GBF Report - Polystyrene Foam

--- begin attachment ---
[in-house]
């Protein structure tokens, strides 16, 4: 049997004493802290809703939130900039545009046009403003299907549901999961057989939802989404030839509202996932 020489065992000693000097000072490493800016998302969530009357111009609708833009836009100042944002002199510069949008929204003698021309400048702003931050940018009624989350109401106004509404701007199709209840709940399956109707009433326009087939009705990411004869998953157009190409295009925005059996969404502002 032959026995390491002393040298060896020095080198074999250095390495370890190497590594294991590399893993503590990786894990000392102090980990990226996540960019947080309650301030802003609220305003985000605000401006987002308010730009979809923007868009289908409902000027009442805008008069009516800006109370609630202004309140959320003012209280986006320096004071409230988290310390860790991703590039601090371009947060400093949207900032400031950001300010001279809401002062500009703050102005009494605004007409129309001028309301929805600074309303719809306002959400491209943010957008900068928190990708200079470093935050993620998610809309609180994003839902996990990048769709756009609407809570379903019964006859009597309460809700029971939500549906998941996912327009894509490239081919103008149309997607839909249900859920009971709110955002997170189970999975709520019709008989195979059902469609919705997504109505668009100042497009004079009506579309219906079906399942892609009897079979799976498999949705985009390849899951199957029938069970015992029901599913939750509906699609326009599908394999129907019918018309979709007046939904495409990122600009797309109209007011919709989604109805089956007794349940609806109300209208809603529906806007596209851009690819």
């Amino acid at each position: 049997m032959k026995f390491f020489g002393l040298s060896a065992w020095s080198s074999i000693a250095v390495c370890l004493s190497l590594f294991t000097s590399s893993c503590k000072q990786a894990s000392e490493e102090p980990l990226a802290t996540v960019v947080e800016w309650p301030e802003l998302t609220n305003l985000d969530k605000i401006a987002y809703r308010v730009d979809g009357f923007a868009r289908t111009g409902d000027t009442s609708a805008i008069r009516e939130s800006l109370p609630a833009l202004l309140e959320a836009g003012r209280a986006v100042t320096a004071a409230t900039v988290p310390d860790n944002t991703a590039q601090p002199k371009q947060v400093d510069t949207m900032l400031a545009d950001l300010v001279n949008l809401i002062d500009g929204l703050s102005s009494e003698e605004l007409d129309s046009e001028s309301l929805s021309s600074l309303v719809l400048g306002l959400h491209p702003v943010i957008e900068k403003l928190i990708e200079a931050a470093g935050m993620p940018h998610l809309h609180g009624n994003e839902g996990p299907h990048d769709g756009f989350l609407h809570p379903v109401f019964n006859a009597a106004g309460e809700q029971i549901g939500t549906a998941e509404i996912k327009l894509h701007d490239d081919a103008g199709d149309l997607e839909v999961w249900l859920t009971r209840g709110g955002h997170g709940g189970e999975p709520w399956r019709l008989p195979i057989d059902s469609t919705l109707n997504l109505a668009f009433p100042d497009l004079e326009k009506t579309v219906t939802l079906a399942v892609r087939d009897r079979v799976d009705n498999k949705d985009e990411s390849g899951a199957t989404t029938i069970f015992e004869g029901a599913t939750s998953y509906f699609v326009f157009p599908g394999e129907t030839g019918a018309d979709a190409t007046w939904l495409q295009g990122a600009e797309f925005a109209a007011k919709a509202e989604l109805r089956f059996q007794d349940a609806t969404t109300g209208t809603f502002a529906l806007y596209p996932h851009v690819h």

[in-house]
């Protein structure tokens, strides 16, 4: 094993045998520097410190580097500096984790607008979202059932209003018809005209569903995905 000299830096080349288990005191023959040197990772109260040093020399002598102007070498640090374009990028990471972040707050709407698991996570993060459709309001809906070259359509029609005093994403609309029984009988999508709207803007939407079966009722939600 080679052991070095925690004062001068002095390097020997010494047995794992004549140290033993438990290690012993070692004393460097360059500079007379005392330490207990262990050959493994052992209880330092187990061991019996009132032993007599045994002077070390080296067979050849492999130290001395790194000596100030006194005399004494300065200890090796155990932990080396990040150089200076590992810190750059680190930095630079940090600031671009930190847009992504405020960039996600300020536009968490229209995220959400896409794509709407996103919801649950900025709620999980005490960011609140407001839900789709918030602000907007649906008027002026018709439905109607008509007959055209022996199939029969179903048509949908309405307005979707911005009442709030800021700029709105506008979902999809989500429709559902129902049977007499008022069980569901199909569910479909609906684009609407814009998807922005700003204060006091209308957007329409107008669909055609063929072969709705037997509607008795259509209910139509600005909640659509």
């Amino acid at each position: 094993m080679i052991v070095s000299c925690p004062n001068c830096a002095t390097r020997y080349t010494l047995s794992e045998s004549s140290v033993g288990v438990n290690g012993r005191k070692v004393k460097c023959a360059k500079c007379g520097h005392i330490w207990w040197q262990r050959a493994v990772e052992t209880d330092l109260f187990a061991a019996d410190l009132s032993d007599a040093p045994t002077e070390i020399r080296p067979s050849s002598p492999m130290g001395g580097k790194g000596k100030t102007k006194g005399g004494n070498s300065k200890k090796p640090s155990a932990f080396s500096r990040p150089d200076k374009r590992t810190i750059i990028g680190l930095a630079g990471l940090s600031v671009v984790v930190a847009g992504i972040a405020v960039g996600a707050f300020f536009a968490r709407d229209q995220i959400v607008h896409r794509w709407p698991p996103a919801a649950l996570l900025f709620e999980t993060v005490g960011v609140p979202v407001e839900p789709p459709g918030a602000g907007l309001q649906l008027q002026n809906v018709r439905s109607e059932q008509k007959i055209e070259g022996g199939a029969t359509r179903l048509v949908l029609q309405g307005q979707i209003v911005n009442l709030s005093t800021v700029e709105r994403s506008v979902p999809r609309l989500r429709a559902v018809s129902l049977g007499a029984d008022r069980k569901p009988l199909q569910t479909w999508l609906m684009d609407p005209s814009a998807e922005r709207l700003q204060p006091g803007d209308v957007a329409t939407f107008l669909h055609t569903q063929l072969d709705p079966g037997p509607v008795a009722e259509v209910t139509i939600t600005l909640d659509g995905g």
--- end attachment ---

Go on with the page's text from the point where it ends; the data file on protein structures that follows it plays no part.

23 4. Discussion and Conclusions 4.1 Uncertainties and data gaps Data gaps for PS foam remain, especially since methods are limited to attribute environmental PS foam to sources. For example, when PS foam is small, it can be difficult to say whether these fragments originated from docks or other sources. This is also a challenge for all plastic types found in the environment. However, new methods have been proposed to help attribute plastic found in the environment to link them to sources. Identifying chemical additives in PS foam may present an opportunity to link foam in the environment to possible sources. For example, flame retardants added in high concentrations could link foam to construction material as a source. In addition, future work should identify whether effects to organisms are from the physical particle, chemical additives, or both. 4.2 Conclusions The known effects of PS and the ubiquity of PS foam as a pollutant in Georgian Bay, the Great Lakes, and globally is cause for concern. There are known solutions to limit PS foam that can move towards eliminating this type of plastic pollution from the environment. Alternatives exist to PS foam in floating docks, and there is currently a call to action to demand more sustainable materials. 4.3 Next steps There are actions that can be taken to prevent additional PS foam pollution from building up in the environment. Producers, sellers, buyers, and governments can work together to prevent future unencapsulated foam use for docks or other uses in freshwater; additionally existing unencapsulated foam docks can be replaced with alternative materials while ensuring owners of discarded PS foam docks have access to proper disposal, thereby discouraging abandonment in the aquatic environment. Currently, PS docks and floats can be replaced by alternatives, for example wood and metal. These materials are considered to be less toxic and less persistent in the environment. Durable plastic could also be an option since certain polymers are less likely to fragment into microplastics, although concerns over leachates also exist for other plastic materials. There are local ordinances, state regulations, or entity requirements for encapsulating foam in docks. Examples include: Oregon, Washington State, Arkansas, Miami-Dade, the Lower River Colorado Authority, the Lake of the Ozarks, the United States Army Corps of Engineers, and the Lower River Colorado Authority. 1 1 Enclosed dock foam rules sources: Oregon (https://www.oregon.gov/osmb/forms-library/Documents/Environmental/FoamEncapsulation Rules_2019.pdf) , Washington State (https://apps.leg.wa.gov/wac/default.aspx?cite=220-660-140 ), Arkansas (https://drive.google.com/ file/d/1VXuxUYnNDmHOw-A9i3uWCZzexX8zRuAD/view) , Miami-Dade (http://www.miamidade.gov/govaction/matter.asp?matter=172438&- file=true&yearFolder=Y2017) , Lake of the Ozarks (https://dnr.mo.gov/pubs/pub2041.pdf ), Unites States Army Corps of Engineers policy 1130- 2-406, Appendix C, Page 3, Paragraph 14 USACE 2008c from: https://apps.dtic.mil/dtic/tr/fulltext/u2/a508398.pdf. Restrictions on certain EPS products like packaging or containers have emerged or are proposed. Examples include: New York City, Maine, Maryland, San Francisco, and the City of Vancouver. EPS regulation sources: New York City (https://www1.nyc.gov/assets/dsny/site/resources/recycling-and-garbage-laws/collection-set- out-laws-for-business/foam-ban ), San Francisco (https://sfenvironment.org/zero-waste-legislation ), Maine (https://legislature.maine.gov/ LawMakerWeb/summary.asp?ID=280071044 ), Maryland (http://mgaleg.maryland.gov/2020rs/bills_noln/sb/fsb0840.pdf ), City of Vancouver (https://vancouver.ca/green-vancouver/foam-ban.aspx? )

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